All these systems affect each other, changing the overall constitution of the planet.
Without the biosphere, for example, we wouldn't have oxygen. And today, with our copious greenhouse gas emissions, we're affecting the atmosphere even further.
With this in mind, the authors present a planetary classification scheme based on,
Under the proposed scheme,
Image: Frank et al., 2017
At this stage, says Frank, a civilization has learned how to think like a planet, and it's figured out the rules of the game.
It's able to modify and adjust its own activities, and likely the biosphere itself, such that the civilization - and planet - can be sustainable over the long-term.
Frank suspects that we'll eventually be able to detect Class V planets, picking up on various techno-signatures, such as those produced by massive planetary solar farms, or signs of energy being converted into useful work, leading to an unusual increase in energy dissipation not indicative of natural sources.
According to this scheme,
Frank says that his proposed planetary scale can work alongside the Kardashev schema, but that in order for a civilization to reach KII status it must first inhabit a Class V planet.
Frank says his team's proposed planetary classifications are just a start, and that their team is merely pointing towards a potential new area of research.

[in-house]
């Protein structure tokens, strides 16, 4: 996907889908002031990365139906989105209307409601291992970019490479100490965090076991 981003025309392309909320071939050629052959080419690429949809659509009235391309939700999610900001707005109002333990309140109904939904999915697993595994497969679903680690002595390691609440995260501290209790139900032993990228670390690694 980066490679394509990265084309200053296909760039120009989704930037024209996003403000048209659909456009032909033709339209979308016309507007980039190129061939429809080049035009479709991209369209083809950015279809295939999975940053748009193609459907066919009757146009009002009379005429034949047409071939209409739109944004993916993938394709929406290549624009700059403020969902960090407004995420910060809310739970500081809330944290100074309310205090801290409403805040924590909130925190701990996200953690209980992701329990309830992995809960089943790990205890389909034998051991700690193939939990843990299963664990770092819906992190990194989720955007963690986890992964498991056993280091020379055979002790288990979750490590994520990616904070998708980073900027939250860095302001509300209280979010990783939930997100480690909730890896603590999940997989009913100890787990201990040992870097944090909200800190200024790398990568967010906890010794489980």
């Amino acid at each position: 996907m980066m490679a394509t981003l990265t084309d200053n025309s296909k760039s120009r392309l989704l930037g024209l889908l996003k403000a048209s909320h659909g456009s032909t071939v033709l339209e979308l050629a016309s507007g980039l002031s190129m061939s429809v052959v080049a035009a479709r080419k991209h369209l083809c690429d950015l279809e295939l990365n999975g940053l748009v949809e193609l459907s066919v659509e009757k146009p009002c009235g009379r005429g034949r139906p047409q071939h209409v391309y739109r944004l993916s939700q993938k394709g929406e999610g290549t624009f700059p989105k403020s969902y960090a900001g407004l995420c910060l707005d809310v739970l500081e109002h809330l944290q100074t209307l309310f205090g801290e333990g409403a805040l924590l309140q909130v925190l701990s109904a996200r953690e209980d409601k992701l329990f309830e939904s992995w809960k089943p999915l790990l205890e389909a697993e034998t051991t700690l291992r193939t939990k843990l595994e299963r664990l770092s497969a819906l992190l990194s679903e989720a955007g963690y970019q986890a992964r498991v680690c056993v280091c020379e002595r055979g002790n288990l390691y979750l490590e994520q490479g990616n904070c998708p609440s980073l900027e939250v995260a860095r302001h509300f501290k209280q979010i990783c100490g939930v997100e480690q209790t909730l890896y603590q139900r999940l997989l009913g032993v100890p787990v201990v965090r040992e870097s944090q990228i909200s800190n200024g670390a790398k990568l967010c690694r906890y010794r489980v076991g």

Avi Loeb, an astronomer at the Harvard-Smithsonian Center for Astrophysics who wasn't involved in the new study, says the new framework has practical connections to future observations of planetary atmospheres, while also encouraging us to reflect on the effect we have on Earth.
Anders Sandberg, a researcher at Oxford's Future of Humanity Institute, likes the "thermodynamic" approach, saying that civilizations are physical systems, too.
Sandberg, who wasn't involved in the new study, wonders if the classification system can include higher levels, such as Class VI or VII planets, and include something beyond a purely technological civilization.
But the problem as he sees it is that it may be difficult to tell the levels apart.
No doubt, Frank's new classification system is far from perfect and certainly not complete.
But like in any burgeoning field, there are more mysteries than there are answers.
Hopefully, with the next generation of space-based telescopes we'll start to detect these techno-signatures in the atmospheres of distant exoplanets and take inspiration from civilizations that have somehow figured out a way to live in harmony with their planet.
It's also entirely possible that our searches will yield nothing.
Our technologies may never get so advanced that we can detect bio-signatures of microbial life on other planets, let alone the subtle differences between a Class IV and V planet. What's more, we have no reason to believe that a Class V planet even exists.
Our current technological stage may be as advanced as it gets, with resource depletion, pollution, climate change, and apocalyptic technologies serving as impenetrable filters.
That doesn't mean we shouldn't look.
If we find nothing, we'll remain in the same bubble of ignorance we currently find ourselves in now. But if we find bio-signatures or alien radio emissions, we'll finally know life is possible elsewhere.
We may even find a batch of Class I-IV planets, but not a single Class V planet, which would be alarming.
But as is often said, absence of evidence isn't evidence of absence.